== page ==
Dating back to 1850, the Ohio State Fair is a long-standing tradition of providing food, fun and, of course, agricultural education. This annual celebration is held right in Columbus in late July and features over 240 shopping vendors and farm-fresh foods from across the state.
You can also catch a concert from such well-known artists as the Beach Boys. Even though the fair’s attractions have expanded over the years, the focus of the Ohio State Fair remains to teach kids and families about agriculture.
Kid Friendly Things to Do
Looking for fun for the whole family? Check out these kid-friendly things to do in Columbus!
Columbus Museum of Art
COSI - Center of Science and Industry
Columbus Zoo & Aquarium
Park of Roses
Columbus Museum of Art
For a more traditional art experience that is perfect for kids, head to the Columbus Museum of Art. This art museum features American and European art from the 19th and 20th centuries, as well as contemporary artists.
For the little ones, the CMA offers summer art workshops where kids can learn about art-making and then dive in themselves. The Columbus Museum of Art also features hands-on activities in their Wonder Room that is open throughout the year.
COSI - Center of Science and Industry
One of the best family-friendly attractions in Columbus is certainly COSI. Short for Center of Science and Industry, COSI promotes active learning through engaging science exhibits and activities for all ages.
Be sure to check out the Dinosaur Gallery that houses a full-size T-Rex cast and the Planetarium, which is the largest planetarium in the state of Ohio. COSI also partners with the Ohio State University for university outreach and innovative research opportunities. Consider participating in a research experiment during your visit!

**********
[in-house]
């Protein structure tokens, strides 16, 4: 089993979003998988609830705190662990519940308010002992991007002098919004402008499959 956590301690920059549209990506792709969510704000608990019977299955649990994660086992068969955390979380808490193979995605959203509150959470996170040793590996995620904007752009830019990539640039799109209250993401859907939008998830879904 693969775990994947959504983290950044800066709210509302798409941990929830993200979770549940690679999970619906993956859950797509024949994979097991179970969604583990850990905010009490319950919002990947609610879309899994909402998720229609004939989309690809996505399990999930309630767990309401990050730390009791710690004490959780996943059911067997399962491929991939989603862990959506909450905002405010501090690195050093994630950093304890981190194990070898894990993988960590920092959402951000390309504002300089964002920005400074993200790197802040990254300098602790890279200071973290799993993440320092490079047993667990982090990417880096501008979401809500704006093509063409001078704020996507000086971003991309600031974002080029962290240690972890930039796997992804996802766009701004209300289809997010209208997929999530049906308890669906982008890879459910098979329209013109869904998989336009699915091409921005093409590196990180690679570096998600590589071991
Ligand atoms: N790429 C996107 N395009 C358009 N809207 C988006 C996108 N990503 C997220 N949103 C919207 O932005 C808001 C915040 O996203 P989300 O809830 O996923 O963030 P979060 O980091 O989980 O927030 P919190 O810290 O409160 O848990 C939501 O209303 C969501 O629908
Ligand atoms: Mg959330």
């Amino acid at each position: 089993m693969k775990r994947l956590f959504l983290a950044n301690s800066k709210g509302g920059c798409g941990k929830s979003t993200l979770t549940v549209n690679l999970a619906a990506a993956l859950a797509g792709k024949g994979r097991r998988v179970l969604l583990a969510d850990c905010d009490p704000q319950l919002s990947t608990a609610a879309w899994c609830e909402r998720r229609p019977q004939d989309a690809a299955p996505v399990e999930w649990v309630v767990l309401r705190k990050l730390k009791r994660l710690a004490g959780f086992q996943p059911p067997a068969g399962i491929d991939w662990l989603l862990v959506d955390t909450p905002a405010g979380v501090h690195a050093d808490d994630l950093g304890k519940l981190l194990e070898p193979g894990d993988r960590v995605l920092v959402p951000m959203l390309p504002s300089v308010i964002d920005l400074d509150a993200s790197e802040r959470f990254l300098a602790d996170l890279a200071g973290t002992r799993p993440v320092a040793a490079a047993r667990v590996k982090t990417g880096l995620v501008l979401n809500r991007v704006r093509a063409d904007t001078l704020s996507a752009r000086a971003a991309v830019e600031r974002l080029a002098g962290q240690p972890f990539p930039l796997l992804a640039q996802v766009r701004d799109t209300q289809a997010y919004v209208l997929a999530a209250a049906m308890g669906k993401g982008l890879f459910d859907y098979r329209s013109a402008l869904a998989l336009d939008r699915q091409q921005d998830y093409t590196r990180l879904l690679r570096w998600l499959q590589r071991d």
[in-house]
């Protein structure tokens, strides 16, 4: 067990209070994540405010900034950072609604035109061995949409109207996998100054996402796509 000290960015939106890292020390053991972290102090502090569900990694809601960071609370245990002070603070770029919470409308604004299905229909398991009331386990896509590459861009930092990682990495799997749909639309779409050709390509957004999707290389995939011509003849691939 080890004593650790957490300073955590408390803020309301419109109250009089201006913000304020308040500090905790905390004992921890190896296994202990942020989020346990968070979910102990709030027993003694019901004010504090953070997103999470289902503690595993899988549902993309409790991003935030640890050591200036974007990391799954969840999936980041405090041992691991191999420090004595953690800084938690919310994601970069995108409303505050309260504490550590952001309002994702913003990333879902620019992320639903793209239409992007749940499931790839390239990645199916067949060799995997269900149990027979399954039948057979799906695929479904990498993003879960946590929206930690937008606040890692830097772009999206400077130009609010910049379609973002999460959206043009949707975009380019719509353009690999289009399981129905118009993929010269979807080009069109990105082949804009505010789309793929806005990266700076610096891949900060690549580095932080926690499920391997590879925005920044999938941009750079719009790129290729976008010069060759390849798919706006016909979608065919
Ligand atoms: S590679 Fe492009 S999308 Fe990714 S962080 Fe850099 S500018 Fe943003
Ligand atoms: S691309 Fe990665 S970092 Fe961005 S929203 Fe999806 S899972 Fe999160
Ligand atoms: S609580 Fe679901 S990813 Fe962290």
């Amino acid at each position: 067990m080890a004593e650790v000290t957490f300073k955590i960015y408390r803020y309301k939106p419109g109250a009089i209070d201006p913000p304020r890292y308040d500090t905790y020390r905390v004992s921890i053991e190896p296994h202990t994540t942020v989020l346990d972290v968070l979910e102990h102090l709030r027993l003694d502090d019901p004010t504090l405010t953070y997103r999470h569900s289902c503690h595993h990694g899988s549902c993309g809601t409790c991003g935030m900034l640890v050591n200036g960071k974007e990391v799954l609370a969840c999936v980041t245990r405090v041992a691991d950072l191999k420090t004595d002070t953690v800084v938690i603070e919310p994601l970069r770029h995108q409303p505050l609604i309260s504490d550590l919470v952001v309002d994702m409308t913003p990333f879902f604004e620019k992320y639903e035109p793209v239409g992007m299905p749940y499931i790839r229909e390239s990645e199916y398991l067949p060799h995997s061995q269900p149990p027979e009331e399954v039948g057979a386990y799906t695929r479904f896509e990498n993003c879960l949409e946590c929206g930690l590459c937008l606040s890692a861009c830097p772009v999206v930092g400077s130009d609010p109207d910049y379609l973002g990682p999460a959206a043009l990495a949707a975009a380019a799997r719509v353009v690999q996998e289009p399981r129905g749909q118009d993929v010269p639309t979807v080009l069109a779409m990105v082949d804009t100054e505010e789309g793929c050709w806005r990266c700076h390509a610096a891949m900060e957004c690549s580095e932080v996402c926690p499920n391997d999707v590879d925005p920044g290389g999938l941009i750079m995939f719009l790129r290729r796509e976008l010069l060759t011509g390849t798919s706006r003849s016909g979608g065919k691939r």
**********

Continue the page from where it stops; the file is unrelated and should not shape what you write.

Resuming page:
Columbus Zoo & Aquarium
Featuring over 10,000 animals, the Columbus Zoo and Aquarium is another great way to spend a day in Columbus. The zoo is home to creatures from six different regions around the world and the aquarium submerges you in the wonders of the ocean.
You and your family will be amazed by 650 different species of animals from the safari to the rainforest. To continue the adventure, check out the on-site water park and 18-hole golf course.
Park of Roses
At the Park of Roses, you’re invited to literally stop and smell the roses — over 400 varieties of roses, to be specific. The Columbus Park of Roses was created in 1953 and features several different gardens with over 12,000 roses, as well as a perennial garden and an herb garden.
With wide paved paths and plenty of benches, the Park of Roses is perfect for a casual afternoon stroll.
Another relaxing garden right in the heart of Columbus is Topiary Park. This unique outdoor space uses sculpted bushes to recreate George Seurat’s “A Sunday Afternoon on the Isle of La Grande Jatte.”
This landscape is probably the most well-known pointillist painting, but even if you’re not familiar with the painting, you will still love exploring the carefully clipped people and animals made from trees.
When you think of centers of creativity, innovation, and “hip”-ness, Ohio probably isn’t the first state to come to mind.
To an outsider, Ohio has connotations of cornfields and, well, more cornfields. But cornfields don’t explain Columbus. With a blossoming art scene, a slew of craft breweries and an annual Caffeine Crawl weaving through local shops, the capital city is the quiet secret of the Midwest.
But more people are discovering Columbus, and it’s well-deserved. Columbus is surprisingly affordable, with a cost of living 5 percent below the national average. Forbes ranked it as No. 11 in its list of Best Places for Business and Careers, and after New York and Los Angeles, Columbus has more fashion designers than any other U.S. city.